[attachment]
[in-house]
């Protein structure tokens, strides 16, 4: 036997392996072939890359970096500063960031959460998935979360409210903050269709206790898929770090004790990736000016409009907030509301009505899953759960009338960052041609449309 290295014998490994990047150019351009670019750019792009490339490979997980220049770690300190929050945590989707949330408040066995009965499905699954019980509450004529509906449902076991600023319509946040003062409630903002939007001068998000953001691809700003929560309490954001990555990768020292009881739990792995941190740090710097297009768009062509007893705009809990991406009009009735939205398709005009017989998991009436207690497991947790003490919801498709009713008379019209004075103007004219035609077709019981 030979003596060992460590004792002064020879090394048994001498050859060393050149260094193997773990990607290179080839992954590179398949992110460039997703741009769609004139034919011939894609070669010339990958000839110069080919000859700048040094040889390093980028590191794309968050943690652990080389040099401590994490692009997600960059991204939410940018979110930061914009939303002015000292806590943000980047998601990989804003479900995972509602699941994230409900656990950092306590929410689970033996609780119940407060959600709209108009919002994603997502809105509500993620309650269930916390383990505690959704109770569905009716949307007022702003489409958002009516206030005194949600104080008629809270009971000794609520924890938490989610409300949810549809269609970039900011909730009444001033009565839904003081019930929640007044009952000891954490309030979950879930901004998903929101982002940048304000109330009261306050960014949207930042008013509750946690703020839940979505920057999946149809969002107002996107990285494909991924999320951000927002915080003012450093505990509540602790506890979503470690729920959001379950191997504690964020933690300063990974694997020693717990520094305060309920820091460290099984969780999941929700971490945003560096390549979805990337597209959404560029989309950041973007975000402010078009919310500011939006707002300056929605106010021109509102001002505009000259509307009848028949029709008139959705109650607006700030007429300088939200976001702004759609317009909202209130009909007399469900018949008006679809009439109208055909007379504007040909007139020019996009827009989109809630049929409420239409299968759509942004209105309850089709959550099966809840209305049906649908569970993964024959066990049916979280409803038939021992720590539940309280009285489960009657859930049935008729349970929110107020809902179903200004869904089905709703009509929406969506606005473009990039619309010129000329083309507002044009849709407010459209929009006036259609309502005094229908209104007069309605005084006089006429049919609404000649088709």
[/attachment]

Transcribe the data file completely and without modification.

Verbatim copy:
[in-house]
């Protein structure tokens, strides 16, 4: 036997392996072939890359970096500063960031959460998935979360409210903050269709206790898929770090004790990736000016409009907030509301009505899953759960009338960052041609449309 290295014998490994990047150019351009670019750019792009490339490979997980220049770690300190929050945590989707949330408040066995009965499905699954019980509450004529509906449902076991600023319509946040003062409630903002939007001068998000953001691809700003929560309490954001990555990768020292009881739990792995941190740090710097297009768009062509007893705009809990991406009009009735939205398709005009017989998991009436207690497991947790003490919801498709009713008379019209004075103007004219035609077709019981 030979003596060992460590004792002064020879090394048994001498050859060393050149260094193997773990990607290179080839992954590179398949992110460039997703741009769609004139034919011939894609070669010339990958000839110069080919000859700048040094040889390093980028590191794309968050943690652990080389040099401590994490692009997600960059991204939410940018979110930061914009939303002015000292806590943000980047998601990989804003479900995972509602699941994230409900656990950092306590929410689970033996609780119940407060959600709209108009919002994603997502809105509500993620309650269930916390383990505690959704109770569905009716949307007022702003489409958002009516206030005194949600104080008629809270009971000794609520924890938490989610409300949810549809269609970039900011909730009444001033009565839904003081019930929640007044009952000891954490309030979950879930901004998903929101982002940048304000109330009261306050960014949207930042008013509750946690703020839940979505920057999946149809969002107002996107990285494909991924999320951000927002915080003012450093505990509540602790506890979503470690729920959001379950191997504690964020933690300063990974694997020693717990520094305060309920820091460290099984969780999941929700971490945003560096390549979805990337597209959404560029989309950041973007975000402010078009919310500011939006707002300056929605106010021109509102001002505009000259509307009848028949029709008139959705109650607006700030007429300088939200976001702004759609317009909202209130009909007399469900018949008006679809009439109208055909007379504007040909007139020019996009827009989109809630049929409420239409299968759509942004209105309850089709959550099966809840209305049906649908569970993964024959066990049916979280409803038939021992720590539940309280009285489960009657859930049935008729349970929110107020809902179903200004869904089905709703009509929406969506606005473009990039619309010129000329083309507002044009849709407010459209929009006036259609309502005094229908209104007069309605005084006089006429049919609404000649088709």